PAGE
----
The thumb is involved in about 50% of all hand functions. When the thumb is painful or injured, it becomes very difficult to use the hand. During normal life, we take our thumbs for granted. When the thumb is not working properly, tasks are more difficult, and we then realize how important the thumb is. There are several causes of thumb pain including: (1) trigger thumb, (2) arthritis, (3) tendonitis, (4) carpal tunnel syndrome, and (5) skier’s thumb.
An elbow dislocation occurs when the upper arm and forearm get separated from their normal position. The bone of the upper arm (humerus) normally touches the bones of the forearm (the radius and ulna). When an elbow dislocation occurs, these bones are separated from their normal alignment. Elbow dislocations are the second most common joint dislocation, following shoulder dislocations.
A doctor or physiotherapist can use one of more than 25 functional tests during a physical exam to diagnosis a torn rotator cuff. Some of these tests directly indicate a rotator cuff injury and others rule out similar injuries like nerve impingement or torn labrum.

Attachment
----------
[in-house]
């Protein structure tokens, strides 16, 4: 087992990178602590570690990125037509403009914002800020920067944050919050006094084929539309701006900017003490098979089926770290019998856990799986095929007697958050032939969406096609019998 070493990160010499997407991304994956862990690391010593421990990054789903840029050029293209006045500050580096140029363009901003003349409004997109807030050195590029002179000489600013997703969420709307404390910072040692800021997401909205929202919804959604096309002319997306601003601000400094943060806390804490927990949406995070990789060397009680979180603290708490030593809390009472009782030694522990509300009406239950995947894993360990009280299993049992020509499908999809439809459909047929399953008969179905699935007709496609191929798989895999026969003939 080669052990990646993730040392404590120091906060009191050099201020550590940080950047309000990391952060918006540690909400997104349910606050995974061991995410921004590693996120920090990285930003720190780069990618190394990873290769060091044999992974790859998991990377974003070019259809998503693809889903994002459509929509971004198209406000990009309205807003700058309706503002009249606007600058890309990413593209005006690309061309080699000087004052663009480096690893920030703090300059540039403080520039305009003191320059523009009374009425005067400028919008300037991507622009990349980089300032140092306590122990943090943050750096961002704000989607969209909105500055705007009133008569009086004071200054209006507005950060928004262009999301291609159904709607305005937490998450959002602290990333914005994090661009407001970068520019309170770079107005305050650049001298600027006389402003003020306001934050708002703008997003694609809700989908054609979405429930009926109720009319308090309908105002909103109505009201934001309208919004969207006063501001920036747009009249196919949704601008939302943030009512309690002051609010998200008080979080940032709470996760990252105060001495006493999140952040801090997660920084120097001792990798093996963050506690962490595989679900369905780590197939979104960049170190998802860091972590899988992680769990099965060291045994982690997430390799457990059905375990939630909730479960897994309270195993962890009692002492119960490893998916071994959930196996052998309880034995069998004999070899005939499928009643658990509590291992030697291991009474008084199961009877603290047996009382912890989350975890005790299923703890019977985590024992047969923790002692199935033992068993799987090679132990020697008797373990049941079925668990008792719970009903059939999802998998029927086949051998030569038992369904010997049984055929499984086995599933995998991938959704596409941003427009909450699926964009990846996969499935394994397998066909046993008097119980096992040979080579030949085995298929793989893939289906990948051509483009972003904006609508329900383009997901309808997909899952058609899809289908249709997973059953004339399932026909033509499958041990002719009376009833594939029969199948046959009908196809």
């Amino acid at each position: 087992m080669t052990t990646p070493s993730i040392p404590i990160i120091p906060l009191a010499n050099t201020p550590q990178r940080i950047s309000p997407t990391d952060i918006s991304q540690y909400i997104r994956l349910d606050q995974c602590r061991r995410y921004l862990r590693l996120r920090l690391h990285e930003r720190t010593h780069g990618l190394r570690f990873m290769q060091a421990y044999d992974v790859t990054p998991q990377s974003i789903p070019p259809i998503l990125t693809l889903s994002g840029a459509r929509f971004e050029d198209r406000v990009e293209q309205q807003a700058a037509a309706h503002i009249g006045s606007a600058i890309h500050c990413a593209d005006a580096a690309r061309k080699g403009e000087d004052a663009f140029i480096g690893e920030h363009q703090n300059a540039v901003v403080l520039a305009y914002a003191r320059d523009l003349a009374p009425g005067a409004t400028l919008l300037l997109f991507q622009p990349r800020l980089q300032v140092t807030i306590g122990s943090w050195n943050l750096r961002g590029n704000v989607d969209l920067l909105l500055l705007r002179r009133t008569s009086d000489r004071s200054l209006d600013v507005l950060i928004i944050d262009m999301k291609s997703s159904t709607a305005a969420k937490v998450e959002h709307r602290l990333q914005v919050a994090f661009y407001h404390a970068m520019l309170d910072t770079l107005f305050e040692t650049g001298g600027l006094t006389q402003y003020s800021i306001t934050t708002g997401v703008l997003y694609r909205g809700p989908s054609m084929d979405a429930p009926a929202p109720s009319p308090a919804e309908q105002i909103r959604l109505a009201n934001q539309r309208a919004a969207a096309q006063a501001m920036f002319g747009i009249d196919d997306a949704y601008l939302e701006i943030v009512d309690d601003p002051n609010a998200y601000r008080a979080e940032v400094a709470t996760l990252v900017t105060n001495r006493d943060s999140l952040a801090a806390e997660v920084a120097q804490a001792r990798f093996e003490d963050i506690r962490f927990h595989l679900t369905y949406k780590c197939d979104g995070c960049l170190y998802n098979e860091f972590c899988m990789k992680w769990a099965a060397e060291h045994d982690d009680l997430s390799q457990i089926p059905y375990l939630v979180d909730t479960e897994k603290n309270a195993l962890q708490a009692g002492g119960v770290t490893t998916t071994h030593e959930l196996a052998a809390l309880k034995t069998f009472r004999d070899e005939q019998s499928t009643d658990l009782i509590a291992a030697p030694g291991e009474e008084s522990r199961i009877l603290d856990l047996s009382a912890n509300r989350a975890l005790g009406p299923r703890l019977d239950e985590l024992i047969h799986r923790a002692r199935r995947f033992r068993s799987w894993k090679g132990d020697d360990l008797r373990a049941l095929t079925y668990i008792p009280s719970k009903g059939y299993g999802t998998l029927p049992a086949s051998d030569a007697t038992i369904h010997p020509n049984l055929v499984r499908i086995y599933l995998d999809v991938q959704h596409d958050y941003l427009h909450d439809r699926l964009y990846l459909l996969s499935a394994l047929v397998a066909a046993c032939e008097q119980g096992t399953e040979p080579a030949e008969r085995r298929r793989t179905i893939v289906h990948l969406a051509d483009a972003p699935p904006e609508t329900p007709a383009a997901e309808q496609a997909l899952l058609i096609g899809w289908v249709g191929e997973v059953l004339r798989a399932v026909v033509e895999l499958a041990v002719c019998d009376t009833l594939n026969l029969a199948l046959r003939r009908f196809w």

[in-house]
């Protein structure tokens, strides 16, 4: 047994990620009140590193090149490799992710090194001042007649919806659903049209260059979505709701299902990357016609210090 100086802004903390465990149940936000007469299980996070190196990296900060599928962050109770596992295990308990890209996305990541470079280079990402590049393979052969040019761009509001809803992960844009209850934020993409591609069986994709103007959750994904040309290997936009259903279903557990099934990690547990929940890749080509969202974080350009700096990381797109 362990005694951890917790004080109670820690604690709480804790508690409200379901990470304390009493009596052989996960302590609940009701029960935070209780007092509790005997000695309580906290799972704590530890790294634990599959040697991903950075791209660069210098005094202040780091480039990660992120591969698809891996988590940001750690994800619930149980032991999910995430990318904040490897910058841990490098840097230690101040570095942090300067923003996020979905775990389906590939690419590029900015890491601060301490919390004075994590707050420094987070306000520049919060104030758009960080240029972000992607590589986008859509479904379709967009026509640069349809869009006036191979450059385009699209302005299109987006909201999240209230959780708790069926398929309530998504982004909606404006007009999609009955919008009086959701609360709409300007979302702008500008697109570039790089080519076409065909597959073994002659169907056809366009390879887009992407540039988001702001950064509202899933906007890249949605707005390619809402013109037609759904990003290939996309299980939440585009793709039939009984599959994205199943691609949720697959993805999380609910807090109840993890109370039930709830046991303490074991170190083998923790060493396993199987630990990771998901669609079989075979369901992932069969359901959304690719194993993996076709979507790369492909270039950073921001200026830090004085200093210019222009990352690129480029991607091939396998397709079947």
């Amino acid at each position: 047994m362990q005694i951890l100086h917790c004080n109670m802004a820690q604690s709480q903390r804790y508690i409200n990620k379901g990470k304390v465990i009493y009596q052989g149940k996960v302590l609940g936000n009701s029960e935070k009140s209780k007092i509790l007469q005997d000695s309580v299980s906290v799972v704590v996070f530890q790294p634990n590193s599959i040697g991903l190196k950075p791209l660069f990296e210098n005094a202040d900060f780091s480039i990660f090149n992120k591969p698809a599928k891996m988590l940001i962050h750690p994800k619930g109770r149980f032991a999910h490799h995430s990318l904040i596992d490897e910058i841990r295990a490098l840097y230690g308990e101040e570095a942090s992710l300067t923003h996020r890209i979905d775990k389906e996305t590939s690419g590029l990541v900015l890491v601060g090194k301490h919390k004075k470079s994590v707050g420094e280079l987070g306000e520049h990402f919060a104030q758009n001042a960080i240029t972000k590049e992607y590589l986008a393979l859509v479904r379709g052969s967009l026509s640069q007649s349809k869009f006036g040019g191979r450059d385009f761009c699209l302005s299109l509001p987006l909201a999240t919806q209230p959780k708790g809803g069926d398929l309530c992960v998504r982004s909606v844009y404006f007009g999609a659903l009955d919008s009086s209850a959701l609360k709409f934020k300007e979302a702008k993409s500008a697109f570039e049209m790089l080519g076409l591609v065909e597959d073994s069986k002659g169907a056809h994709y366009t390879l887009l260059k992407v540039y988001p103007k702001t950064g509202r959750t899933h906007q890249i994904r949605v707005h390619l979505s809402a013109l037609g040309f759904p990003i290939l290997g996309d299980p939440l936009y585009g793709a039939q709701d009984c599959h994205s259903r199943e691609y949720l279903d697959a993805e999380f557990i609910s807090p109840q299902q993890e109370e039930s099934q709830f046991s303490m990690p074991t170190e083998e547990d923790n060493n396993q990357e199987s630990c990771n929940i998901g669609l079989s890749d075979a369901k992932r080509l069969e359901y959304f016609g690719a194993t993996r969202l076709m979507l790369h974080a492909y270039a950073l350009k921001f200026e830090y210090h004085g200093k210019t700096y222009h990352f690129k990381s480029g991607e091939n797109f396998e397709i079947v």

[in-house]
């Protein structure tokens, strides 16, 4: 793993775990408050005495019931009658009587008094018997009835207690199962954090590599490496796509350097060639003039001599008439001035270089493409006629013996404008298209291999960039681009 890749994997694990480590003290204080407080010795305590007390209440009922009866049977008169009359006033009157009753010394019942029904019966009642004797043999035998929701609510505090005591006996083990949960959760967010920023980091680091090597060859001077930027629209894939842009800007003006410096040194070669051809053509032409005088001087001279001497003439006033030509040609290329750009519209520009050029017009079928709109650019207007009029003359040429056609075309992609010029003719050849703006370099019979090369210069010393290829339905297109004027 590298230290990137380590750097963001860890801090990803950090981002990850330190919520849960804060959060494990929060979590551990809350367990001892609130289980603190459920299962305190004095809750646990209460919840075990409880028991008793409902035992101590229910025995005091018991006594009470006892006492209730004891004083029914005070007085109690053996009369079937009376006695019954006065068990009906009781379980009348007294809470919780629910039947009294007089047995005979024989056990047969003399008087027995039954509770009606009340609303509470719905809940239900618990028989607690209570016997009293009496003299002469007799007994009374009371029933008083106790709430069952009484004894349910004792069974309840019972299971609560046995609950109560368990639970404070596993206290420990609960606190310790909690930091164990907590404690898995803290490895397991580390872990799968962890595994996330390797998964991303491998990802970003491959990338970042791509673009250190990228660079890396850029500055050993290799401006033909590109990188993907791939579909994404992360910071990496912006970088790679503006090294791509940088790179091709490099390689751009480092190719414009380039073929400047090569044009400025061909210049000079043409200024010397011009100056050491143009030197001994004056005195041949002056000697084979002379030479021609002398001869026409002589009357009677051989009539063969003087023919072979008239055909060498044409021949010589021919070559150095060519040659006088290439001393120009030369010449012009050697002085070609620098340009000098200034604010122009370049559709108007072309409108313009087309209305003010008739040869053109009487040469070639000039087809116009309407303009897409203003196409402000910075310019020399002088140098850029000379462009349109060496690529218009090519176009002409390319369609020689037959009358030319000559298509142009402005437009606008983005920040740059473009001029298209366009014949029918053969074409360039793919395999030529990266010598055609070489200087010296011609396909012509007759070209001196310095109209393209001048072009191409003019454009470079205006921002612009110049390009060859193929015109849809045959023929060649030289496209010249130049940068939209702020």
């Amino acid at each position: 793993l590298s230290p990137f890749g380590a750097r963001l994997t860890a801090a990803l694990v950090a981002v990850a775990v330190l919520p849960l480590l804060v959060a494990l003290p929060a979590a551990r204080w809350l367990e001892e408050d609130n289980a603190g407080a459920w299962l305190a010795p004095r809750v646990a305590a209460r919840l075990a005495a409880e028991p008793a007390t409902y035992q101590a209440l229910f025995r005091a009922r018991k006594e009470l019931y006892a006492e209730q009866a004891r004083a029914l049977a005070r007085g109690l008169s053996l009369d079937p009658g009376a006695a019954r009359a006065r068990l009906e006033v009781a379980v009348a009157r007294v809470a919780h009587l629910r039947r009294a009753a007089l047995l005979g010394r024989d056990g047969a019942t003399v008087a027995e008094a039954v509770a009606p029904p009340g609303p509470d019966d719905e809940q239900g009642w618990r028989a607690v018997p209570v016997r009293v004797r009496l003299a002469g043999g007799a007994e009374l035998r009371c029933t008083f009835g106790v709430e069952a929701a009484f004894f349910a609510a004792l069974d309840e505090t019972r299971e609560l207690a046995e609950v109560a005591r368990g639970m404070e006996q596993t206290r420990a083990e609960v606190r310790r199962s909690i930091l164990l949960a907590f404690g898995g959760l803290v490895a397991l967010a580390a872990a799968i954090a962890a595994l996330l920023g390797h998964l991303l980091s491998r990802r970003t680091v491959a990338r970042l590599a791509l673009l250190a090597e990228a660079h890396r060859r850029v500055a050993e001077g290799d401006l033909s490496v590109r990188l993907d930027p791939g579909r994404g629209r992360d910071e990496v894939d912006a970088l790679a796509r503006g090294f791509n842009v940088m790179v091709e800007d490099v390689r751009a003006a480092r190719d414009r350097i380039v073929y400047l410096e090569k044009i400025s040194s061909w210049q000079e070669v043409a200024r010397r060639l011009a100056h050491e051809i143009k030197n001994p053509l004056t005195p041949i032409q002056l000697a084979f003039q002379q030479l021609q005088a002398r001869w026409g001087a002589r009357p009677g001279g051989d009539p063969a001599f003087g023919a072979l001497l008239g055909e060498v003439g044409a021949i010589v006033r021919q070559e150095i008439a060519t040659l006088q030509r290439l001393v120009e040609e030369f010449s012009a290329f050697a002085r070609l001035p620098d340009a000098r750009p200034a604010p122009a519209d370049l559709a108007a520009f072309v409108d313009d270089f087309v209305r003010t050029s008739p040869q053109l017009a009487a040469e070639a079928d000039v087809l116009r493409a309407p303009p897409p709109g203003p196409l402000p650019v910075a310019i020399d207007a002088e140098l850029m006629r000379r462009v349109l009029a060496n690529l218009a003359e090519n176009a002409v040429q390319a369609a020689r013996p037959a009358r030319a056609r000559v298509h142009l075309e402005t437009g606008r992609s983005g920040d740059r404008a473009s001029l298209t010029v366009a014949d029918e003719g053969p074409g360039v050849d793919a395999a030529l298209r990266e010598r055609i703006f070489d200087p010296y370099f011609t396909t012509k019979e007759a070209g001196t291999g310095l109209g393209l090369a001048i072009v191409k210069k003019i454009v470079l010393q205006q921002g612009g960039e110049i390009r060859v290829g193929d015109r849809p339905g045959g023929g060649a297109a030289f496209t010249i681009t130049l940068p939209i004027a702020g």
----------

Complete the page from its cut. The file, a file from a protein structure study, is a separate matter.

The wrist is often injured, and there are many different types of injuries you could sustain including a sprained wrist, wrist fracture, ligament tear, etc. Most often, a sprained wrist takes place because of a fall or sudden twisting motion of the wrist.
Frozen shoulder syndrome occurs when the mobility of your shoulder joint is restricted to the degree that it feels frozen in place. The limited range of motion of your shoulder joint makes it difficult or painful to perform certain movements. To regain mobility, you must create an effective treatment plan involving stretching and massage.